It was named one of Hawaii’s most endangered places last year and has been a trophy property owned by business scoundrels, but now a historic multimillion-dollar East Honolulu estate with a freshwater spring feeding a wildlife preserve is close to becoming a public resource through a community effort.
The Trust for Public Land and Maunalua Fishpond Heritage Center are trying to pull off a $2.65 million purchase of a nearly 70-year-old mansion that fronts a fishpond and has a pristine freshwater source, known as Kanewai Spring, in its backyard.
About half the money, $1.3 million, was approved for distribution April 8 by the state Board of Land and Natural Resources from the Legacy Land Conservation Program, while another $1 million from a dedicated city land conservation fund is pending in the city’s proposed budget.
The two organizations, which set up kanewaispring.org, are committed to raising the remaining $350,000 and recently received two $25,000 contributions. A purchase needs to be completed by Aug. 31.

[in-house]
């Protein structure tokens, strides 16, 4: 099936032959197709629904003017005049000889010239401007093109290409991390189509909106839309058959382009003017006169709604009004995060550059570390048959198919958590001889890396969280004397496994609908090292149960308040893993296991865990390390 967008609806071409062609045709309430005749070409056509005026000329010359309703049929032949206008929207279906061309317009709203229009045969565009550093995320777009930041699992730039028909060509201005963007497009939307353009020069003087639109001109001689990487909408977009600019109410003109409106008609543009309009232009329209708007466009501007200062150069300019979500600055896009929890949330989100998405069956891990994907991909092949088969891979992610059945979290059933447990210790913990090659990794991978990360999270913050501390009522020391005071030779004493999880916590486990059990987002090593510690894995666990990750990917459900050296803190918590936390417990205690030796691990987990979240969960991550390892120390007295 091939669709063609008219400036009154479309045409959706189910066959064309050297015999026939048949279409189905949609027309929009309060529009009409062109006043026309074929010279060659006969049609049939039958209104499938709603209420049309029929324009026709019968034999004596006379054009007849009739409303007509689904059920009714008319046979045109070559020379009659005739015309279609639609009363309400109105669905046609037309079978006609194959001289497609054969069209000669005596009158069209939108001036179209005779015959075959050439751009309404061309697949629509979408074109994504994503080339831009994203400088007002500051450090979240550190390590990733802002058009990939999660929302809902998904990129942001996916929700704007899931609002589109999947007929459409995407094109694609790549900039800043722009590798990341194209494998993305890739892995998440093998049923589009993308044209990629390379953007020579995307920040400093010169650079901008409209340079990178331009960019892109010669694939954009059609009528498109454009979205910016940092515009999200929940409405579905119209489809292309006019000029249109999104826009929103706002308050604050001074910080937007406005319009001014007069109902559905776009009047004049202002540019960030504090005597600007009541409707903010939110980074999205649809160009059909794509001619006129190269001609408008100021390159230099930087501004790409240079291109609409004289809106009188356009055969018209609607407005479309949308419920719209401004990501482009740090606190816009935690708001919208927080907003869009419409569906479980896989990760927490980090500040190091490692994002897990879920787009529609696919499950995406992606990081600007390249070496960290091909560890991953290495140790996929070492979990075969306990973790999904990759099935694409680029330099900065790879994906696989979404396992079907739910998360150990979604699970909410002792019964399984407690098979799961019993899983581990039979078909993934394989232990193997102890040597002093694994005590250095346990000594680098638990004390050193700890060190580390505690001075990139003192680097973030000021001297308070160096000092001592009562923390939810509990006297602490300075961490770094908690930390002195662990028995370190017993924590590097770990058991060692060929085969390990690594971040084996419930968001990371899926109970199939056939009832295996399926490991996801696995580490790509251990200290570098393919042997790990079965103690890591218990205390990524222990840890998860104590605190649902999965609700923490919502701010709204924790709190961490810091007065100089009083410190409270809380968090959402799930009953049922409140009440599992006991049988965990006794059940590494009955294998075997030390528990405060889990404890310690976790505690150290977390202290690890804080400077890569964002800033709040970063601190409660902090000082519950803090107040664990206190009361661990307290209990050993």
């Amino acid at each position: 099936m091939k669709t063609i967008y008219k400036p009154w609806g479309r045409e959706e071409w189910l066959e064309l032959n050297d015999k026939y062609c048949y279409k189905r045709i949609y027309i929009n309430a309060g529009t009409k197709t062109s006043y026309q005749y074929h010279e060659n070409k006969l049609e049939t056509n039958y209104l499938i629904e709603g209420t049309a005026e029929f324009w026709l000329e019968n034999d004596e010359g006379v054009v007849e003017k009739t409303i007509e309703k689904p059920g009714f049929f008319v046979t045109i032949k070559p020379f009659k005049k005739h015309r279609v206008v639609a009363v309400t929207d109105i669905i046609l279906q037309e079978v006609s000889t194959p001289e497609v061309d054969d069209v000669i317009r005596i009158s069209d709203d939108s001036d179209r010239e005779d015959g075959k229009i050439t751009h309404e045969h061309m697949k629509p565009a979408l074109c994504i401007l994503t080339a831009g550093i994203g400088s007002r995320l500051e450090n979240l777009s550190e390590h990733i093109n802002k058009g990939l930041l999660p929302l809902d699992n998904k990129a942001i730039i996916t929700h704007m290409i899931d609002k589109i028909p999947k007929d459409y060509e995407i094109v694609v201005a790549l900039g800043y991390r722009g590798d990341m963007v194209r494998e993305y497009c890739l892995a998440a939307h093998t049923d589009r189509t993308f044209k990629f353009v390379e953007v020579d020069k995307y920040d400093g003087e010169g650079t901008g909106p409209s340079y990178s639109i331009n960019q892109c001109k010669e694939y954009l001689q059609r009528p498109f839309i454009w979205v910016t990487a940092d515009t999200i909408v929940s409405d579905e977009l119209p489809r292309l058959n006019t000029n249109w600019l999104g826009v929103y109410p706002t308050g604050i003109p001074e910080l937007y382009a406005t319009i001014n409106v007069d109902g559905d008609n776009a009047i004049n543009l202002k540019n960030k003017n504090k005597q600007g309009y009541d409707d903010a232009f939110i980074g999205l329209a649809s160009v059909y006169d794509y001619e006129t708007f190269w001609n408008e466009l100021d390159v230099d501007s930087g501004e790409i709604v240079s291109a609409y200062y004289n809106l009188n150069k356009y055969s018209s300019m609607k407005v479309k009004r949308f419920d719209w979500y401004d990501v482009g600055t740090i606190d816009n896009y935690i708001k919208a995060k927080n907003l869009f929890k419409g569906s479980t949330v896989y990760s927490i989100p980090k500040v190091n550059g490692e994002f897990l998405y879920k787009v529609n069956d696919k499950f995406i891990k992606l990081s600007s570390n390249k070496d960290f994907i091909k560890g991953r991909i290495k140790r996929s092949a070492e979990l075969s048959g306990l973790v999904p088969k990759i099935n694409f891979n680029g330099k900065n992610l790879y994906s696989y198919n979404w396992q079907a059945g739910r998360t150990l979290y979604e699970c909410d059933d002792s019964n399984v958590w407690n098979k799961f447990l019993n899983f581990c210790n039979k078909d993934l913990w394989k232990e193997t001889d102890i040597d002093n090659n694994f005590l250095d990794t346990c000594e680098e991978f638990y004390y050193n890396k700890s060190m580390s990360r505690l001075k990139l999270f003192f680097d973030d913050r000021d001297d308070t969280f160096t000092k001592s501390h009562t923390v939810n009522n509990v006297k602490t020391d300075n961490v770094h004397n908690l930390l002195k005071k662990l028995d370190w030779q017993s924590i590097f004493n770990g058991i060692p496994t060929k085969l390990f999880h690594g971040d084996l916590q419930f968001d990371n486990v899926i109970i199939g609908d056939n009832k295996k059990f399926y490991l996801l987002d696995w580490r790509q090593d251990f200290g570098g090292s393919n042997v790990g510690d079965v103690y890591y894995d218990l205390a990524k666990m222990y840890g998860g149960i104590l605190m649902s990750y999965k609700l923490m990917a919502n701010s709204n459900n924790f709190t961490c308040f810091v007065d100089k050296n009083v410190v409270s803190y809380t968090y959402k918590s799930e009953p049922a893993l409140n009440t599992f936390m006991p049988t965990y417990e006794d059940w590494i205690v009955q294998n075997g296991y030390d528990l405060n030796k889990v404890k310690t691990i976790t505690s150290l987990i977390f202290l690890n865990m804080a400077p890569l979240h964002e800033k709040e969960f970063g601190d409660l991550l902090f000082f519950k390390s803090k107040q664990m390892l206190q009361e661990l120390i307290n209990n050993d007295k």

Laura Kaakua, native lands project manager for the trust, said the two nonprofit organizations are asking for public donations to give back to a place that gives so much to the natural environment in an area where other springs and fishponds were destroyed for residential development.
“It’s so surprising and kind of amazing that this freshwater source still exists,” Kaakua said.
The two nonprofits say Kanewai, which means water of the Hawaiian god Kane, is the last major open freshwater spring flowing into the ocean in Honolulu, and the Historic Hawai‘i Foundation added the spring last year to its list of the state’s most endangered places.
Kanewai is believed to have once been a freshwater source for inhabitants of ancient cave shelters nearby, and the water supports the life cycle of many native animal species by flowing into Kanewai Fishpond, then into the Paiko Lagoon Wildlife Sanctuary and then into Maunalua Bay.